“The proposal flies in the face of the voters,” said Kunkel, adding that he expects affected cities to join the legal battle to fight approval of Brown’s proposal.
Brown supporters reportedly say Prop 22 prevents the state from siphoning money from redevelopment agencies, but it doesn’t stop the legislature from abolishing those agencies.
In all, Brown’s proposal would save the state $1.7 billion, a relatively small amount compared to the gaping budget hole, but it’s a significant chunk of the $12.5 billion in cuts he hopes to pass, including $1.7 billion to Medi-Cal, $1.5 billion to CalWORKs, $750 million to the Department of Developmental Services, $1 billion between the University of California and the California State University systems, and $308 million for a 10% cutback in take-home pay for state employees not currently covered under collective bargaining agreements.
First District Supervisor Salud Carbajal said he supports the governor’s proposal. If redevelopment agencies are spared, vital programs will absorb more cuts. “It’s unfortunate in the sense that this move pits one unit of government against another,” he said. “So at the end of the day, it’s a zero-sum game.”
“But what this will do is help us as a county provide more services in health care, mental health services, housing programs, public safety programs, and other things we’d like to do but can’t because our dollars are siphoned to redevelopment agencies.” The county’s general fund contributes $8 million in property taxes to local redevelopment agencies, and the County Fire District spends more than $1 million, according to county estimates. “Why should the broader constituency of Santa Barbara County in the unincorporated area and in the cities be negated broader services so we can focus tax dollars in certain small areas throughout the county?” Carbajal said.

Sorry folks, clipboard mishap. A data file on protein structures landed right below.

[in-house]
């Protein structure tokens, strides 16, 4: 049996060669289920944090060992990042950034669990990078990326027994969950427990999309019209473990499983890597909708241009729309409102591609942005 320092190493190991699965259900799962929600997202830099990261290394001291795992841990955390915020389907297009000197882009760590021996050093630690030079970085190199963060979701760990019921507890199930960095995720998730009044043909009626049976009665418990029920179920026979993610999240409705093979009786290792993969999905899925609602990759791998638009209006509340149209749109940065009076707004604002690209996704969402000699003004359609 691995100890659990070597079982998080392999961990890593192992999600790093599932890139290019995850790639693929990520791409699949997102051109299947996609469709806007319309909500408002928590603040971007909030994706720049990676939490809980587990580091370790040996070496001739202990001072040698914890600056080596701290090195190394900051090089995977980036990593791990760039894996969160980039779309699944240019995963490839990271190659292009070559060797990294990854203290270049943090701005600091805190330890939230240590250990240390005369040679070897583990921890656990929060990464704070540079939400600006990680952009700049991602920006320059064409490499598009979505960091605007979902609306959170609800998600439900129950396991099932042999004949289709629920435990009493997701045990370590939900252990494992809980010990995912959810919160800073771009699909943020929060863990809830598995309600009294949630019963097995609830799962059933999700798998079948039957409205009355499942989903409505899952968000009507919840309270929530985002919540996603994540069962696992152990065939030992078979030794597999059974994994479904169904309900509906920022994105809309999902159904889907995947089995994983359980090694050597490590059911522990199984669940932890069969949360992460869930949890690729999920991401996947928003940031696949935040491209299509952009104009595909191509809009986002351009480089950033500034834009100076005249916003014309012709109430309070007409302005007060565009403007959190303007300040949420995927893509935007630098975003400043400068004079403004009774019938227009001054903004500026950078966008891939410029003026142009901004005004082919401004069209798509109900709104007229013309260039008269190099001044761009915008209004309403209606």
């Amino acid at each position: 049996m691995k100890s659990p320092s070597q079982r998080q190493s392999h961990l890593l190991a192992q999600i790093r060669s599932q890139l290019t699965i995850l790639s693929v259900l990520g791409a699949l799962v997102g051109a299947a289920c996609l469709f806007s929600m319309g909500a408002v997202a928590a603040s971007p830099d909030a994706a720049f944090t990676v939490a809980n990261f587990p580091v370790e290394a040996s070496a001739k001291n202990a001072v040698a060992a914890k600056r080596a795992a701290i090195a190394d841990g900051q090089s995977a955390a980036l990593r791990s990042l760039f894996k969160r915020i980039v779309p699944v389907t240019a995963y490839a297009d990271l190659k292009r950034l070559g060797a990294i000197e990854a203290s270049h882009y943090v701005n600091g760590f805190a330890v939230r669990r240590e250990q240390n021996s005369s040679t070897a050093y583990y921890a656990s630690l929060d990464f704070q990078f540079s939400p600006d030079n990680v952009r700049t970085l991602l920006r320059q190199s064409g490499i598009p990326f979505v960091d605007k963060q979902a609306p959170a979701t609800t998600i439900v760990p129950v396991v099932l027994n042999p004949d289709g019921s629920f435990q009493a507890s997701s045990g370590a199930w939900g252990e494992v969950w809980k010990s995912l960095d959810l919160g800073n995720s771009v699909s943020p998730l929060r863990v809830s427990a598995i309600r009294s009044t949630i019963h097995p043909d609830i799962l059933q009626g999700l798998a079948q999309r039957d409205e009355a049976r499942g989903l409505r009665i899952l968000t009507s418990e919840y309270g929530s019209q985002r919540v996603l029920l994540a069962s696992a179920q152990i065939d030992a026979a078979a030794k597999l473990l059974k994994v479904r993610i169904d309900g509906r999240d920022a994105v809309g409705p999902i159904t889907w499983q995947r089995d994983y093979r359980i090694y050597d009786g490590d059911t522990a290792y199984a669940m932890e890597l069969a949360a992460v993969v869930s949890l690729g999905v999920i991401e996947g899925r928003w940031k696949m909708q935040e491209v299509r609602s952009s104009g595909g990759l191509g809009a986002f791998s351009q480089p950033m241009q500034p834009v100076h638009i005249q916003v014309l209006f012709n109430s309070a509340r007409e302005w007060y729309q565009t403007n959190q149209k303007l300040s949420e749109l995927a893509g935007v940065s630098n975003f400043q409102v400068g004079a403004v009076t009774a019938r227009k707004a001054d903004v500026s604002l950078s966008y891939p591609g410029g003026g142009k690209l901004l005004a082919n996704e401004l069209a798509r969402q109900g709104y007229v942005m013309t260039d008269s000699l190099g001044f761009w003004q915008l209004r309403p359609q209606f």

Kunkel rejected Carbajal’s assessment, noting that most of Buellton’s redevelopment dollars are from Valley residents. Buellton, he noted, entered into a 40-year contract with the county 12 years ago as part of a win-win agreement for both entities.
After the contact ends, the county gets the bulk of the property tax revenue, meaning that if development increases in value, the county gets a greater tax return on its investment. Moreover, K-12 schools and community colleges claim roughly 57 cents of every dollar from the city’s property tax, while the city gets 16.6 cents.
Goleta, which became a city in 2002, has been leading the local charge against Brown’s proposal. The city is at the cusp of moving forward with its flagship project, a $25-million flood-channel improvement for San Jose Creek, depending on $14 million in redevelopment dollars to prevent flooding of Old Town Goleta, which was engulfed in water during the storms of 1995 and 1998.